Monday, 9 September 2013

Buttered Crumpets and Blackcurrant Curd

Buttered crumpets, possibly the two most comforting words in the English language. As a child I loved nothing more than piling Lurpack on to the freshly toasted discs of dough and then watching the golden pool of butter slowly melting through the holes and oozing across the plate and down my fingers.

While no log fire on a winter's afternoon would be complete without a crumpet toasting on it, and they are almost mandatory after a night out, to fend off the fiercest of hangovers, I have never felt the urge to make my own. That was until I made - again for the first time - my own fruit curd and realised that it deserved something better than a slightly sweaty and stale supermarket crumpet to be spread upon.

Faffing about with frothy batters, double boilers and buttered rings may feel like more than a labour of love than good fun, but I can honestly say the small amount of work involved in the making was well rewarded by the first mouthful of fluffy crumpet and gloriously sharp/sweet curd, accompanied by the obligatory cup of tea and Test Match Special on the radio.

The idea of making curd came with our haul of blackcurrants from Peterlee PYO farm. While some were immersed in Estonian vodka, for a reappearance in a kir or two at Christmastime, the rest were languishing unloved at the back of the fridge.

I wanted to make something that captured the strident sharpness of the fruit, without resulting to smothering it in sugar, and a rich and bright curd seemed the perfect way. After rejecting the recipe on the Waitrose website - ten egg yolks seemed slightly excessive - I cobbled together a recipe to suit the amount of currants I had.

While making the curd its self was very simple - although slightly laborious, with the constant stirring that's needed to prevent fruity scrambled eggs - I found the flavour of the fruit, once the mixture had thickened, a little bit too sweet and bland. In a moment of inspiration I added the juice of a lime to the mixture, which added just enough edge to bring the bright berry flavour back to the fore.

Blackcurrant and Lime Curd
325g blackcurrants
130ml water 
300g caster sugar
80g unsalted butter
3eggs + 1 egg yolk, beaten together
Juice of one lime or lemon (or to taste)

Cook blackcurrants with water until soft then press fruit through sieve into a clean heatproof bowl.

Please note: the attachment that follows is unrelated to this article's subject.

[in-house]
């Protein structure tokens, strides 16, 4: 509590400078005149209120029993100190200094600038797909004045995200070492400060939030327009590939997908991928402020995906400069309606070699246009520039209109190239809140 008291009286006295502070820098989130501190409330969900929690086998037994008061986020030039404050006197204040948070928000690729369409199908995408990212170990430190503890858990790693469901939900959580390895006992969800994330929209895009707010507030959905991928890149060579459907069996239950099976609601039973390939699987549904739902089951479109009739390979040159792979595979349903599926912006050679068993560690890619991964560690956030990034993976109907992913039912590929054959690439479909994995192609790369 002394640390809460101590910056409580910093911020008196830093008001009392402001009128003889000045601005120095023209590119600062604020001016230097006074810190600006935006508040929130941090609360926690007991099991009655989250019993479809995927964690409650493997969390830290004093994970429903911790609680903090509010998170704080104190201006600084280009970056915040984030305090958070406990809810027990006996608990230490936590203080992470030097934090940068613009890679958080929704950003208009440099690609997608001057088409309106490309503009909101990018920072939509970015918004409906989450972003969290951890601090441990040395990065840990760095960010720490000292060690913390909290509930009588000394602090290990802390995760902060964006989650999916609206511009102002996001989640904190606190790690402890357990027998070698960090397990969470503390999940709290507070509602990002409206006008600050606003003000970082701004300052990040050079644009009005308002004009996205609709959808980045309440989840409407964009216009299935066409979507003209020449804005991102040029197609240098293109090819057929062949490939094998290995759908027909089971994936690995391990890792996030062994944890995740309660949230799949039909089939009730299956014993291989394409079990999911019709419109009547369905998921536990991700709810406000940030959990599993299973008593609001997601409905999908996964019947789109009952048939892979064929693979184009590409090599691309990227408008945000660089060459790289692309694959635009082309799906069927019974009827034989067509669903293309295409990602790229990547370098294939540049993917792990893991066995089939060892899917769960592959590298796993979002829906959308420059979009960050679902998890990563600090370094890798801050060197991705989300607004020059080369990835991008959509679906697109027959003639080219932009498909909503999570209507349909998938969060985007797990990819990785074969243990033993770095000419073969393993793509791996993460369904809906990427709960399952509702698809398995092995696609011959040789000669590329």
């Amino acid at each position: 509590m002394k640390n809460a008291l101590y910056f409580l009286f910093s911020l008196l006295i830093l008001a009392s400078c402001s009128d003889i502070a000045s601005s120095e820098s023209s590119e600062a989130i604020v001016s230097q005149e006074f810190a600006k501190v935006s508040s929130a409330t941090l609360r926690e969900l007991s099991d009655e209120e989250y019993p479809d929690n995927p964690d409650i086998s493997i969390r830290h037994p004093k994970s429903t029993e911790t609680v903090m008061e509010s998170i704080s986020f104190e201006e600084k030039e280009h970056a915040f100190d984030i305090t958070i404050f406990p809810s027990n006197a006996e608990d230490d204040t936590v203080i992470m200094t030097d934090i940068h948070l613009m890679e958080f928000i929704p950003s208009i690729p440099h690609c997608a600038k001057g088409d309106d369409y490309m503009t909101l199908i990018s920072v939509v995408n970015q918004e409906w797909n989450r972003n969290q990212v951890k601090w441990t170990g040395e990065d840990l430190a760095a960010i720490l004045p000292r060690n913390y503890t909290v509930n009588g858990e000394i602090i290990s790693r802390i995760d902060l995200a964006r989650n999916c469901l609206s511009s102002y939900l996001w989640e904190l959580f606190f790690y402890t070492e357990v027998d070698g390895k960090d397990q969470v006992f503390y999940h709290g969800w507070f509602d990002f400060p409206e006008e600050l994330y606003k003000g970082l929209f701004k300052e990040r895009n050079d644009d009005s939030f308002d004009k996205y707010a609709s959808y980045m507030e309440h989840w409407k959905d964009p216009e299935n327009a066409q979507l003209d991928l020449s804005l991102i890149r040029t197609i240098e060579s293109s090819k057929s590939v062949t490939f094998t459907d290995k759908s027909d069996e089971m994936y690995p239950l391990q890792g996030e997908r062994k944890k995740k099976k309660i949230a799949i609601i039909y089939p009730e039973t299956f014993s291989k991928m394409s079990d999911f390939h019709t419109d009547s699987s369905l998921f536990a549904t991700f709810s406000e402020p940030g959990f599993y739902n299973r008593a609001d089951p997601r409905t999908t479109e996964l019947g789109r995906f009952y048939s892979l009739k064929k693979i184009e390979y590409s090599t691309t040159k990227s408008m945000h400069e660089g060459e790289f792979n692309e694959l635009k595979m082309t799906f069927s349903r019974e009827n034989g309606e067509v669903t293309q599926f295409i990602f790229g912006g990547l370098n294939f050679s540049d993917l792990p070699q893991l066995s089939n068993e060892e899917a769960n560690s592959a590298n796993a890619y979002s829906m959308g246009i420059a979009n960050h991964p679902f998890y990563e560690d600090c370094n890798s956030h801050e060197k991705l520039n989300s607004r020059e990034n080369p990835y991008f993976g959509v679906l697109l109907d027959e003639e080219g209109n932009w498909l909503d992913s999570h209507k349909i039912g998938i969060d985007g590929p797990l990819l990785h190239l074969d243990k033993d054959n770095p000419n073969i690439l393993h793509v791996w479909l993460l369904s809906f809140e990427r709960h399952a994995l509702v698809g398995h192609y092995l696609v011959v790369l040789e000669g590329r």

Place the bowl over a saucepan of simmering water and add the sugar and butter.
Remove from heat and allow to cool slightly before mixing in the eggs and extra yolk.
Return to heat, stirring constantly, until mixture coats the back of a spoon. Probably somewhere between 15-20 minutes. Don't stop stirring or allow the mixture to get to hot, or you'll end up with fruity scrambled eggs.
Once mixture is the right consistency add lime or lemon juice and mix thoroughly.
Sieve mixture again to get rid of any lumps then cool and use immediately or pot in sterilised jars.
If potted, refrigerate once cool and use within 3-4 weeks.

Before I even cracked open the bag of bread flour, I was already fully expecting making crumpets to become my new bĂȘte noire. While I consider myself a fine cook, baking, with its precise measurements, is a far less forgiving beast. As well as being pretty bad at bread dough, I've also got a pretty chequered history with pan or griddle cooked dough-based treats, such as Welsh cakes and waffles, making this a potential double-whammy of disaster.

It turns out I was pleasantly surprised with how easy these were to make; the key being low heat and some patience. After the dough (which only requires a quick mix, no kneading needed) spent an initial hour in the greenhouse, I added my bicarb and some water, let it bubble for a bit, and then gently cooked ladles of batter in some well buttered egg-poaching rings. 

While they didn't initially appear as 'hole-y' as commercially made crumpets, one bite revealed the familiar honeycomb-like inner, running with rivulets of melting butter and blackcurrant curd. A truly top notch treat, and not just for tea time.

Adapted from the Hairy Bikers

350ml milk
225g strong white flour
125g plain flour
1 x 7g sachet fast-action dried yeast
1/2tsp fine salt
1tsp caster sugar
1tsp bicarbonate of soda
150ml warm water
butter, for greasing, plus extra to serve

Warm the milk in a saucepan very gently until tepid.
Sift the flours into a large bowl and stir in the yeast, salt and sugar.
Make a well in the centre of the mixture and stir in the warm milk. Beat well with a wooden spoon for 3-4 minutes, or until the batter is thick and elastic.
Cover the bowl with cling film and set aside in a warm place for an hour, or until the batter has doubled in size.
When the batter has risen, mix the bicarbonate of soda with the warm water, and beat the mixture into the batter for a couple of minutes. Set aside to rest in a warm place for a further 30 minutes. The mixture should have risen and be covered with tiny bubbles.
Heat a flat griddle pan or large heavy-based non-stick frying pan over a medium heat.
Generously butter the insides of your 9cm egg/crumpet rings and place them onto the griddle or into the frying pan.
Drop a small ladleful of batter into each ring. Don't fill the rings too full or the crumpets won't cook through. Cook for 9-12 minutes, or until lots of tiny bubbles have risen to the surface and burst and the tops look set.
Carefully lift off the rings, flip the crumpets over with a spatula and cook on the other side until golden-brown.
Repeat for the remaining crumpets.
Eat immediately with lashing of butter or leave to cool and toast before serving.

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